acl acl rehab aclr back pain backfitpro knee rehab kneehab meniscus retrain back pain spinal surgery surgery therapy balls tune up fitness yoga tune up Jan 30, 2018

I didn't know that regular people could actively thrive for 30+ years without an anterior cruciate ligament (ACL). Professional athletes with kickass professional therapy support, yes, but normal people?

Three decades ago, my orthopedists were clear that I would not be able to live an active, athletic lifestyle unless they could reconstruct my knee. In the interim period before the surgery, I went to physical therapy, religiously did my strengthening homework and I got strong again. I cancelled the surgery and I've never looked back.

Having previously torn both my ACL and MCL playing soccer in high school, I was convinced when I heard the pop on the slopes that I had finally ruined my knee. Check out my related article titled A SELF-STUDY IN CATASTROPHIZING.

Both my doctors and I were surprised when magnetic resonance imaging (MRI) after December's ski crash revealed that I could not have torn the ACL because I no longer had one. The fuzzy scar tissue visible on the imaging demonstrated that my body had long ago reabsorbed the old torn ligament.

That all seemed like wickedly positive news to me.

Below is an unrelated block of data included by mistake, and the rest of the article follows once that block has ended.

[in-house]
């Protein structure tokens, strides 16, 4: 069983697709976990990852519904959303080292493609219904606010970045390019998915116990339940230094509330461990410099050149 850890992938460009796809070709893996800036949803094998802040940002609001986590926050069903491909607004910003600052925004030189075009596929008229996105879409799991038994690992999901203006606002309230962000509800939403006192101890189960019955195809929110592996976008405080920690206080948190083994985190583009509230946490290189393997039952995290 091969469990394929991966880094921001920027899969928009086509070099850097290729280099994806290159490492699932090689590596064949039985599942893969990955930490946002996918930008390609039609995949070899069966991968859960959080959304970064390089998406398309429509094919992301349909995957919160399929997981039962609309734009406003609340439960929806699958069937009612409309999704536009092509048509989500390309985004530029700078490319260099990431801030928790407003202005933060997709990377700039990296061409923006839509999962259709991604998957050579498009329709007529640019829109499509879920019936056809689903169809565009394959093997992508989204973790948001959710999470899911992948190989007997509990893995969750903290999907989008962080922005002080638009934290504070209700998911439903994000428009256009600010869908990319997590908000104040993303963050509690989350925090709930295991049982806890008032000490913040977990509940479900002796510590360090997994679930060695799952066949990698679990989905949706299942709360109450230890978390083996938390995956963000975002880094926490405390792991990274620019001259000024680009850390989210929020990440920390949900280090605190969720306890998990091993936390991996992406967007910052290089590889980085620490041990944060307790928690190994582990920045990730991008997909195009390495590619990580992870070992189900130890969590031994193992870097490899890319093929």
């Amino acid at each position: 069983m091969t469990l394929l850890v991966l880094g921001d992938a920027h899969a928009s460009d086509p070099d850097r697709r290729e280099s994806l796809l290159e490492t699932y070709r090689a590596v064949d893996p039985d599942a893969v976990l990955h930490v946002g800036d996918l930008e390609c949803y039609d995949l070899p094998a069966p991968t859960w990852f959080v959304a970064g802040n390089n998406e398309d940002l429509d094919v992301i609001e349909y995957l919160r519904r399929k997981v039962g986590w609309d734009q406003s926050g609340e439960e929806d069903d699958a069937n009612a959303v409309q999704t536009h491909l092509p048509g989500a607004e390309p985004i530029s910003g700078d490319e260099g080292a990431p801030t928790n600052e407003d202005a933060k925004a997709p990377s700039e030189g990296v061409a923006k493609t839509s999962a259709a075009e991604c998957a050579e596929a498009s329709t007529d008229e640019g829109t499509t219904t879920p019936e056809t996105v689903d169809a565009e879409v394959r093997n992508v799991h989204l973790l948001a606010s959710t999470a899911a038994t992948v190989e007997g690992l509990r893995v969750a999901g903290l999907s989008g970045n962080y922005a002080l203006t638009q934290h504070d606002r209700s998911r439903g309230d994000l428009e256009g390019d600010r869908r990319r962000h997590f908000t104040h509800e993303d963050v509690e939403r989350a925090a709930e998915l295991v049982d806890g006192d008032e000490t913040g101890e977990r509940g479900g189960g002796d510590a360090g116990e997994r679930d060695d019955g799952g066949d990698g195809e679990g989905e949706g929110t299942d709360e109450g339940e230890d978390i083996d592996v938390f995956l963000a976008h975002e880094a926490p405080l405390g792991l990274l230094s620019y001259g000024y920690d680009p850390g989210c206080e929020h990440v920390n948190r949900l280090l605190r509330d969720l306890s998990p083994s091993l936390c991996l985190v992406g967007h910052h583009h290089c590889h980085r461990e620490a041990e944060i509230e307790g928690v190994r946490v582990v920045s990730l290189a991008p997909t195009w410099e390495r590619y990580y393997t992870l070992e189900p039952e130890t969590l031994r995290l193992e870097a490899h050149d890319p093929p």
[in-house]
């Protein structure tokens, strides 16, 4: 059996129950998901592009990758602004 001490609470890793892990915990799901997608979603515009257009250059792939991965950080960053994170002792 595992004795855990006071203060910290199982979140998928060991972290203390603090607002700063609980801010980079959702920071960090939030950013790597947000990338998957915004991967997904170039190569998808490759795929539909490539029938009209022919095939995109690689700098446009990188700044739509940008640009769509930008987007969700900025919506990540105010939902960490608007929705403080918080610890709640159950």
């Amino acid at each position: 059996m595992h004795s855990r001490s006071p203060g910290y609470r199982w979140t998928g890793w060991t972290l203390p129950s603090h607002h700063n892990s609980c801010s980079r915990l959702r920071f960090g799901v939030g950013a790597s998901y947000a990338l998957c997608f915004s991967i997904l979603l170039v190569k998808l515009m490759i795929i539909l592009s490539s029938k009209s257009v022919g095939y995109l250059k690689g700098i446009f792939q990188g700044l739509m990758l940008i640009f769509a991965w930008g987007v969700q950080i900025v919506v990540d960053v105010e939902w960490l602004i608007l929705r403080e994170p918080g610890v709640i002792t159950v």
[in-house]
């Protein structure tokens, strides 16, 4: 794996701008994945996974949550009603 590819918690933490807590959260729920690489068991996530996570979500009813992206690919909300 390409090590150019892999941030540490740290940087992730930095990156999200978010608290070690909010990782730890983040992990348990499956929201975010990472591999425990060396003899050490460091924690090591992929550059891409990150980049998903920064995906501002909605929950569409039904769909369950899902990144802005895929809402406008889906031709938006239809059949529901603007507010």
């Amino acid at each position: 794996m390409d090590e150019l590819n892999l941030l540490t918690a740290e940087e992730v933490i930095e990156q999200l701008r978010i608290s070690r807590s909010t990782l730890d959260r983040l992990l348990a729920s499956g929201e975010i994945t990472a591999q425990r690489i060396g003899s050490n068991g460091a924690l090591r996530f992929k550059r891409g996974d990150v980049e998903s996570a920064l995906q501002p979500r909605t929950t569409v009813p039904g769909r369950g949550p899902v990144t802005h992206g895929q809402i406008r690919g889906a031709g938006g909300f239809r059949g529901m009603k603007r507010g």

My initial reaction to this information was, "Wow, cool! My body is brilliant!" - I felt positively smug, like I had been cheating the man this whole time.

That's the first half of the story.


My second reaction was "I must've torn another ligament, I wonder what that means?"

When lacking an ACL, the posterior cruciate ligament assumes much of the stabilization load for the knee joint. Alas my PCL, my main stabilizer was now 30% torn.


  • The posterior ligament heals much better than the anterior ligament
  • After the initial injury I had no pain at any time and I continue to rehab pain-free
  • Inflammation was near zero by day 5 and stays minimal-to-none
  • I was walking normally by day 10
  • Now, in my 4th week, I've regained full squat flexion and can (sort of) extend back out of it. I'm deadlifting, single-leg stabilizing, cueing up the adductor to hip to oblique fascial line and just flat out rocking my recovery.

I hope you'll check-back around for the follow-up article describing the KEY INGREDIENTS FOR RECOVERY SAUCE.

Yours truly,